Perturbative Odderon in the Dipole Model. Yuri Kovchegov The Ohio State University based on work done in collaboration with L. Szymanowski and S. Wallon, hep-ph/0309281. The BKP Equation. The BFKL equation describes evolution of the 2-reggeon system shown below (a C-even exchange).
The Ohio State University
based on work done in collaboration with
L. Szymanowski and S. Wallon, hep-ph/0309281
The BFKL equation describes
evolution of the 2-reggeon system
shown below (a C-even exchange)
The BKP equation describes evolution
of any n-reggeon system. For
3-reggeons it gives a C-odd amplitude
While a complete set of eigenfunctions
for the BFKL equation has been
found long time ago, it has not been
found for the BKP equation with
3 reggeons. Instead there are several
solutions of the 3-reggeon BKP
equation on the market, some giving
different leading odderon intercepts.
Since a complete set of eigenfunctions
has not been found, one can not prove
that any particular solution is dominant
at high energy, since there is always a
chance to find more.
C: x0↔ x1
z ↔ 1-z
Our approach is somewhat pragmatic: for us an odderon
exchange is any diffractive process that changes the C-parity
of the quark-antiquark light cone wave function (e.g. a C-odd
virtual photon can become a C-even pion, etc.). Corresponding
diffractive dipole amplitude has to satisfy the following conditon:
At the lowest order the C-odd odderon amplitude is given by
the three-gluon exchange in the color-singlet state:
with c0 the color factor. The target
is located at 0 transverse coordinate.
The above amplitude obviously changes sign under x0↔ x1 !
(All eikonal amplitudes are even under z ↔ 1-z interchange.)
To include the quantum evolution in a dipole amplitude one
has to use the approach developed by A. H. Mueller in ’93-’94.
The goal is to resum leading logs of energy, a log s, just like
for the BFKL equation.
Emission of a small-x
gluon taken in the
large-NC limit would
split the original color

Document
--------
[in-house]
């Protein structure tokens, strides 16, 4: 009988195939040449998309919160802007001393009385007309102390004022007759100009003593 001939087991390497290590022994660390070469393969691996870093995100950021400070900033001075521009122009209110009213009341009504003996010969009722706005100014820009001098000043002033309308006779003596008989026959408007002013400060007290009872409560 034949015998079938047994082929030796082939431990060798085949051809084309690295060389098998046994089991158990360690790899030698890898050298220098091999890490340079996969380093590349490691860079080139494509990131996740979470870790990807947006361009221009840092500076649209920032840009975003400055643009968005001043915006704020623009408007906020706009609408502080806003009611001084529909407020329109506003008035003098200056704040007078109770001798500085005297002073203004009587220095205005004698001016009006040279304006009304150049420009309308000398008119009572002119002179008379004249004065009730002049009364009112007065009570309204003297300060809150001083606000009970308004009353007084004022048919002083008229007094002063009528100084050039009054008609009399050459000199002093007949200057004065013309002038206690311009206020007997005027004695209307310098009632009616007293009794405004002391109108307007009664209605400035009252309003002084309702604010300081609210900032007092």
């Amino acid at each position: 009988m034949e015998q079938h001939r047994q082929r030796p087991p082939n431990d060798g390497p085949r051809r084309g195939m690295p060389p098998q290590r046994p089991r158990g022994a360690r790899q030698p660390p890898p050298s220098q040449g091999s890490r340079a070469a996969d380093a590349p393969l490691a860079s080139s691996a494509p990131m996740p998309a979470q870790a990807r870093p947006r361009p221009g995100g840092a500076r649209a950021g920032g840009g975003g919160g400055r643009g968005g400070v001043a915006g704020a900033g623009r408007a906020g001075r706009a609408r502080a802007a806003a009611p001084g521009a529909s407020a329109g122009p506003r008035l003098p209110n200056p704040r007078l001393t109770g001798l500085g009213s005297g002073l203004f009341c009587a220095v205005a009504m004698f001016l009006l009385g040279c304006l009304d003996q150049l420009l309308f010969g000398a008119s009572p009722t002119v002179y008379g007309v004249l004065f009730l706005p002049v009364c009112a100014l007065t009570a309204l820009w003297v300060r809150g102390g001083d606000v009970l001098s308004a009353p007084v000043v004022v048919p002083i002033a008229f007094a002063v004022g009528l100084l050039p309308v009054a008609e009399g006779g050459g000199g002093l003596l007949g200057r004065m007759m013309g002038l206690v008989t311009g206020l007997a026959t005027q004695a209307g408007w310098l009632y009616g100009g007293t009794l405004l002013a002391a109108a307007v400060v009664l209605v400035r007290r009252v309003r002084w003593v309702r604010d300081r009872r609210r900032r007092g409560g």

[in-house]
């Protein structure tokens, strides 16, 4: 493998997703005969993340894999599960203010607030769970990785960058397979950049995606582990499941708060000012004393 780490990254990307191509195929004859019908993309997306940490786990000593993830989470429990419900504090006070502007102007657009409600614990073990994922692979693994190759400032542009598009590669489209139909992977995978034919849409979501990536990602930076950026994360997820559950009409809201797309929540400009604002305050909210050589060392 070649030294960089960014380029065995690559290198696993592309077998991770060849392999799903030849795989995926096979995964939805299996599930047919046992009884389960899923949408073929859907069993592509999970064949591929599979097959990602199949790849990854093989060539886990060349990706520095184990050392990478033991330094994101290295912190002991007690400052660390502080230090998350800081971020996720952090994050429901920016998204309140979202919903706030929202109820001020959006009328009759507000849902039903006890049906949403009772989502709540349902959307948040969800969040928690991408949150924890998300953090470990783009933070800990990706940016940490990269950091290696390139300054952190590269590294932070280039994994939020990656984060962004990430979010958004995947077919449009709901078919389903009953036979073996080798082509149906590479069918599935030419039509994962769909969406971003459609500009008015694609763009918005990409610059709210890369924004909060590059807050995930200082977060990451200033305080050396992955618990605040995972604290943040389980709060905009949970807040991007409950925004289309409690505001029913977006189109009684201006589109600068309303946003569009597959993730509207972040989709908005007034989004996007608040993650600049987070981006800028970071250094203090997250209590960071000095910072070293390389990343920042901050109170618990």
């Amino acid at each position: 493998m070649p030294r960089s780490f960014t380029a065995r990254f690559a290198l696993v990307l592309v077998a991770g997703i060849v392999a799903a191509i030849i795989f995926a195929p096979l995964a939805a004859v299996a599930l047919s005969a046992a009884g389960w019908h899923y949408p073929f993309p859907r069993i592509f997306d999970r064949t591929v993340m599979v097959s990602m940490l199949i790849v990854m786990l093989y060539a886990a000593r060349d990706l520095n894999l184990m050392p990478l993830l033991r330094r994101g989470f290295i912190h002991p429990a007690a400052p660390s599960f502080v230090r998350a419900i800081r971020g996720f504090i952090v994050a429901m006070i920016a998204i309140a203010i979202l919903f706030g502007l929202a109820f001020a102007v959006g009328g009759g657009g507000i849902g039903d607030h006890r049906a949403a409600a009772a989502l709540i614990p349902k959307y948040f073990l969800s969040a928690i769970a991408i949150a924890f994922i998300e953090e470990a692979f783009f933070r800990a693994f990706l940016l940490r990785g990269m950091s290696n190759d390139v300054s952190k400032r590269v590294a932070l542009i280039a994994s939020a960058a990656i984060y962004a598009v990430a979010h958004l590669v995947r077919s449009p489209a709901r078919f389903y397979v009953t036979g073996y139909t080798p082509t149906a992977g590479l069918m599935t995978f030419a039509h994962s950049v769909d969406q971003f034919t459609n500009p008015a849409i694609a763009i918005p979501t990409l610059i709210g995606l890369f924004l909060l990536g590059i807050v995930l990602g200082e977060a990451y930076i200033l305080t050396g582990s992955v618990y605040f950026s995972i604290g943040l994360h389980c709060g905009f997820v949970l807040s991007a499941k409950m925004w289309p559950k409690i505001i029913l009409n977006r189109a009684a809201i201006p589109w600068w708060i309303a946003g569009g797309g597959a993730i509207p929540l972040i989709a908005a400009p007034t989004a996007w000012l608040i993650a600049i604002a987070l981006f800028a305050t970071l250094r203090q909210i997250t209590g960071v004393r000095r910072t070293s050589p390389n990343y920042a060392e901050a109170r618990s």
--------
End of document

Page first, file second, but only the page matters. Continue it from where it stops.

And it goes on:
dipole in two:
Emission of a single gluon with longitudinal momentum fraction z2
and transverse coordinate x2 would bring in a factor
For the dipole scattering amplitude N one can write down an
equation resumming all successive gluon emissions:
A. H. Mueller, ‘93
This equation is equivalent to the BFKL equation (more later)!
Let us include one rung of the small-x evolution in the framework
of A. H. Mueller’s dipole model. We are working in the large NC limit, so the graphs are planar and the gluon is given by double line:
One rung of evolution gives
Substituting the amplitude O0 from the previous slide we get
which is non-zero and C-odd (changes sign under x0↔ x1).
“C-oddness” survives dipole evolution!
Now we can easily
write down an
for the odderon
amplitude in the dipole
This is the same evolution equation as for the BFKL Pomeron
in the dipole model! How is the Odderon equation different
from the Pomeron equation?
a C-odd initial condition,
while the Pomeron
has a C-even initial condition
given by 2-gluon exchange:
Pomeron contributions depending on their C-parity!
Since the Odderon evolution equation is equivalent to the
BFKL Pomeron equation the solution can be easily constructed.
First one shows that the eigenfunctions of conformal algebra
are also the eigenfunctions of the equation’s kernel
with the eigenvalues being the same as for the BFKL equation
the C-odd initial condition would pick only the eigenfunctions
with odd n. These are the eigenfunctions of the
odderon evolution equation.
The eigenvalues would then be given by
with odd n.
The odderon solution would then look like
To find the leading high energy term in
one notes that the saddle point of n-integrals is given by
n=0 for any n. Analyzing the saddle point values c(n,0) for
odd n one can see that n=1 term is the largest.
The leading high energy odderon intercept would then be
in agreement with Bartels, Lipatov and Vacca (BLV).
Odderon amplitude is at most constant with energy!
Bartels, Lipatov and Vacca have found the following
eigenfunctions of the 3-reggeon BKP equation in momentum space:
where the sum goes over all permutations of indices 1,2,3.
Let’s see shat the BLV solution translates into for the dipole
amplitude in transverse coordinate space. To do that let’s connect the BLV amplitude to an incoming dipole 01:
A straightforward calculation shows that BLV eigenfunctions
give the dipole amplitude
which is also given by function up to a constant!